Smart grid infrastructure investment by 45 emerging market countries – including Brazil, Russia, India, China and South Africa – over the next decade will reach $274.9 billion, outpacing developed countries. This investment will be aimed at reducing electricity theft, improving reliability and incorporating renewable energy into electricity grids, according to a study released today by Northeast Group, LLC.
The annual study, Emerging Markets Smart Grid: Outlook 2014, found that investments will include smart metering and advancements for transmission and distribution grids. Already, the 45 countries have deployed a total of 9.5 million smart meters with two-way communications and this number is set to reach 523 million by 2023. In 2014 alone, the 45 countries are projected to deploy 5.6 million smart meters. Electricity theft costs these countries $47 billion annually. Investment in distribution network technology, or distribution automation, will cumulatively reach $118.8 billion by 2023.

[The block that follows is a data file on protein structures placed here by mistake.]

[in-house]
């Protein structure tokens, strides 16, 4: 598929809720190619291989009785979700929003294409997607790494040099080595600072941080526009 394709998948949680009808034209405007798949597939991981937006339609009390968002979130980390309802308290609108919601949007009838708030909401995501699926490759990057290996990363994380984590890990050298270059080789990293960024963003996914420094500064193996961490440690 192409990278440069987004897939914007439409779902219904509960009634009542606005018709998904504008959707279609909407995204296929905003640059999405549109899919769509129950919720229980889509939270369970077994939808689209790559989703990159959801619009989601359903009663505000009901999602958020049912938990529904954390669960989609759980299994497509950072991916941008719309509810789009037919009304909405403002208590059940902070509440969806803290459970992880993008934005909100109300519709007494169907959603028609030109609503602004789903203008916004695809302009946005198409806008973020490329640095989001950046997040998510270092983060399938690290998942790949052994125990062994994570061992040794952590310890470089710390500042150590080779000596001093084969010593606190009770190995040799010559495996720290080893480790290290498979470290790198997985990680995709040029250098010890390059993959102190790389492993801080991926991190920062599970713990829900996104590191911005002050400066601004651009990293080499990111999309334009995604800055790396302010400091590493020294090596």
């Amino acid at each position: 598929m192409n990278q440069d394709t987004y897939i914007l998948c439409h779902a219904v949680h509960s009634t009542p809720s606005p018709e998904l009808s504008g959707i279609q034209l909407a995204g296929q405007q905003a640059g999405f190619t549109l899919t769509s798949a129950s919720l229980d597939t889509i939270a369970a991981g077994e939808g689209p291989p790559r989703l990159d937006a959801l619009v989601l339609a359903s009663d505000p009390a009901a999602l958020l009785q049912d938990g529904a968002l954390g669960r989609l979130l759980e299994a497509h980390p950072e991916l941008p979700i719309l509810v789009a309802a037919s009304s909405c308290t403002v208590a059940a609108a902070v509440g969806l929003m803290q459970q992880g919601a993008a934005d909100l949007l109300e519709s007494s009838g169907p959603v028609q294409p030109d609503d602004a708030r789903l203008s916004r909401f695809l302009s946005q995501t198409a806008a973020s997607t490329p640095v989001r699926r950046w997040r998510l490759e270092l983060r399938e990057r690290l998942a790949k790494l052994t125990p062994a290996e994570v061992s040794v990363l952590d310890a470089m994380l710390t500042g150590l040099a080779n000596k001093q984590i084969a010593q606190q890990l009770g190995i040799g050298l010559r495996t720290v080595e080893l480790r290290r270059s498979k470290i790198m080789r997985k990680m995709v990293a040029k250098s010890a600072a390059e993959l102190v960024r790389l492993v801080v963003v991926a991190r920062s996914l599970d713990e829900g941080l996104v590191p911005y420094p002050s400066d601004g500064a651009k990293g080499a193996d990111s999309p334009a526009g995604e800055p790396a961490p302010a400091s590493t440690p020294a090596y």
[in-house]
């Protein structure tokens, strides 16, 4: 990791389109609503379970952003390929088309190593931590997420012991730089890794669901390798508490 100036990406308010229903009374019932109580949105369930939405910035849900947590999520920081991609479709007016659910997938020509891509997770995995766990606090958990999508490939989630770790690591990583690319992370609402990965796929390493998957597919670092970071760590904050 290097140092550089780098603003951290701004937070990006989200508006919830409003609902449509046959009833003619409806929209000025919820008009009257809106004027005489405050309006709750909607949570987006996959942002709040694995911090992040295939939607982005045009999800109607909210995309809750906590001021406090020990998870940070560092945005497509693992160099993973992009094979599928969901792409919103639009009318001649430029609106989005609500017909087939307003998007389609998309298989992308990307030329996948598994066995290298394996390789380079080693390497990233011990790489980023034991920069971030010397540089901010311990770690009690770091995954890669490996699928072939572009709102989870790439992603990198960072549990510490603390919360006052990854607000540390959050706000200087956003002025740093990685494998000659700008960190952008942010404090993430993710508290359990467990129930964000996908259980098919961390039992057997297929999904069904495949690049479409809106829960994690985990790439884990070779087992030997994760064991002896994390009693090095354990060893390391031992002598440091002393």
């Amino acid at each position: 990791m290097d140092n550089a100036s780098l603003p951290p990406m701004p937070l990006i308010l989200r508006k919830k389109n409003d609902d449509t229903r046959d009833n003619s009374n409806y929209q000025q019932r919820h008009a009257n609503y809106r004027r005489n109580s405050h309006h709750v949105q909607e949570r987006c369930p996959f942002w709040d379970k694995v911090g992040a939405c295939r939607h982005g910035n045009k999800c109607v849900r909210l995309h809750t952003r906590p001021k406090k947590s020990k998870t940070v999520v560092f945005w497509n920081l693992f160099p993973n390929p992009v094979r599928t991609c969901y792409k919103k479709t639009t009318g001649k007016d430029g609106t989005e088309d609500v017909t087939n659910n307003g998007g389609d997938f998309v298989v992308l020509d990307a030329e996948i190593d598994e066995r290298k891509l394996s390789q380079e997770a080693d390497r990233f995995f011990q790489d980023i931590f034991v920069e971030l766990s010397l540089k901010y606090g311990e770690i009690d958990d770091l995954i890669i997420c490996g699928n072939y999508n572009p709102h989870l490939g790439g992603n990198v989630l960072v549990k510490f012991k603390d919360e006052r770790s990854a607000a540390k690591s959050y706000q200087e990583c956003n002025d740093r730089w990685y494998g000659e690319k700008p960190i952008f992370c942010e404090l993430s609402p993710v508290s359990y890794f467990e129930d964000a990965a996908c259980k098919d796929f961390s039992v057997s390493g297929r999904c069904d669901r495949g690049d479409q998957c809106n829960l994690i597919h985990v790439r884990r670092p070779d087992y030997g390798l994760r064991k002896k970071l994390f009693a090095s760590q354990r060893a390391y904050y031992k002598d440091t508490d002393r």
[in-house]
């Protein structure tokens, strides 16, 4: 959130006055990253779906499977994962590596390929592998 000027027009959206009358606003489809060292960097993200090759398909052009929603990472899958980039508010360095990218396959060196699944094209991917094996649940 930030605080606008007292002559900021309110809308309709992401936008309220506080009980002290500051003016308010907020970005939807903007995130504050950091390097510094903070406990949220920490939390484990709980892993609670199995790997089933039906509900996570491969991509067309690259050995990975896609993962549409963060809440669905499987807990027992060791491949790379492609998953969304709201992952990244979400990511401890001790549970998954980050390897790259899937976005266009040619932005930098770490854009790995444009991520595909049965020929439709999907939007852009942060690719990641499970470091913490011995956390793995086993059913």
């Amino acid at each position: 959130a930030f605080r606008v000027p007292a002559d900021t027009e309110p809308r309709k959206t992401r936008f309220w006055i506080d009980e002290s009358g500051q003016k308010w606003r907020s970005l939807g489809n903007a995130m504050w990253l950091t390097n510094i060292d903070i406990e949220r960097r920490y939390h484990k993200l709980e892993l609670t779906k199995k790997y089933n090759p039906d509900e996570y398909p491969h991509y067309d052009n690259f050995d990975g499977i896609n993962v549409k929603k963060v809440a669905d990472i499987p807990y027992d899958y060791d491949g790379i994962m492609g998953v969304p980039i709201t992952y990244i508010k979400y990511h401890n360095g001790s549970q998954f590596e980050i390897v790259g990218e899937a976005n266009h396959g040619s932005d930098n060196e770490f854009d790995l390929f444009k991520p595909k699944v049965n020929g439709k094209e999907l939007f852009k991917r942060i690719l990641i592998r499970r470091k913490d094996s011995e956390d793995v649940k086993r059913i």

"Our third volume of this annual study pinpoints where smart grid investments will occur in emerging markets," said Ben Gardner, president of Northeast Group. "Large countries such as India and Turkey have provisional smart meter deployment targets and new financing sources are developing. In 2013, the World Bank announced a $180 million smart metering project in Uzbekistan, the EBRD earmarked $251 million for smart grid investment in Poland and Brazil is completing a national financing program that could release over $1 billion in smart grid funding. Overall, Latin America, CEE and MENA represent large near-term opportunities, with India set to grow in the longer term."